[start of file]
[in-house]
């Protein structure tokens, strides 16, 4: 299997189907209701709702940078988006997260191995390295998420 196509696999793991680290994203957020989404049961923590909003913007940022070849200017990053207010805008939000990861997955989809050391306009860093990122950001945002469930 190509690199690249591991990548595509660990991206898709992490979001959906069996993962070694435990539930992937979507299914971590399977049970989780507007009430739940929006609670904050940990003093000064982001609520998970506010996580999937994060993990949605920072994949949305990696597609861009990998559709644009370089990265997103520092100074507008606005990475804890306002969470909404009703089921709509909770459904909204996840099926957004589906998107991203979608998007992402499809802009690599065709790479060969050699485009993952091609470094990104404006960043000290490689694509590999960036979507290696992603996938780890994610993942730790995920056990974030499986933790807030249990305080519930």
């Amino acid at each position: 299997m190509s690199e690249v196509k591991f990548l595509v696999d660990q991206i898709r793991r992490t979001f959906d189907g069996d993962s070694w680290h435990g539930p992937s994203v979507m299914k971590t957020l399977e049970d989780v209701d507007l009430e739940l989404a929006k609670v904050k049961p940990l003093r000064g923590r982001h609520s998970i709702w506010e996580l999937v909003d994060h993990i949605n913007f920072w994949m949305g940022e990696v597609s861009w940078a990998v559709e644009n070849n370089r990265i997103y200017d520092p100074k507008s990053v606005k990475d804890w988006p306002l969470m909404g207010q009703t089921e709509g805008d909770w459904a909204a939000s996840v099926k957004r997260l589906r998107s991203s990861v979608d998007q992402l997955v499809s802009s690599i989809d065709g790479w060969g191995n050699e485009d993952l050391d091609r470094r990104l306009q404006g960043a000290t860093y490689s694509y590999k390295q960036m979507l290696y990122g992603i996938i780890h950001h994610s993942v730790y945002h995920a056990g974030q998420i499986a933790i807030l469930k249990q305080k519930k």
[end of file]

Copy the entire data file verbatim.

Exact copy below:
[in-house]
């Protein structure tokens, strides 16, 4: 299997189907209701709702940078988006997260191995390295998420 196509696999793991680290994203957020989404049961923590909003913007940022070849200017990053207010805008939000990861997955989809050391306009860093990122950001945002469930 190509690199690249591991990548595509660990991206898709992490979001959906069996993962070694435990539930992937979507299914971590399977049970989780507007009430739940929006609670904050940990003093000064982001609520998970506010996580999937994060993990949605920072994949949305990696597609861009990998559709644009370089990265997103520092100074507008606005990475804890306002969470909404009703089921709509909770459904909204996840099926957004589906998107991203979608998007992402499809802009690599065709790479060969050699485009993952091609470094990104404006960043000290490689694509590999960036979507290696992603996938780890994610993942730790995920056990974030499986933790807030249990305080519930």
């Amino acid at each position: 299997m190509s690199e690249v196509k591991f990548l595509v696999d660990q991206i898709r793991r992490t979001f959906d189907g069996d993962s070694w680290h435990g539930p992937s994203v979507m299914k971590t957020l399977e049970d989780v209701d507007l009430e739940l989404a929006k609670v904050k049961p940990l003093r000064g923590r982001h609520s998970i709702w506010e996580l999937v909003d994060h993990i949605n913007f920072w994949m949305g940022e990696v597609s861009w940078a990998v559709e644009n070849n370089r990265i997103y200017d520092p100074k507008s990053v606005k990475d804890w988006p306002l969470m909404g207010q009703t089921e709509g805008d909770w459904a909204a939000s996840v099926k957004r997260l589906r998107s991203s990861v979608d998007q992402l997955v499809s802009s690599i989809d065709g790479w060969g191995n050699e485009d993952l050391d091609r470094r990104l306009q404006g960043a000290t860093y490689s694509y590999k390295q960036m979507l290696y990122g992603i996938i780890h950001h994610s993942v730790y945002h995920a056990g974030q998420i499986a933790i807030l469930k249990q305080k519930k």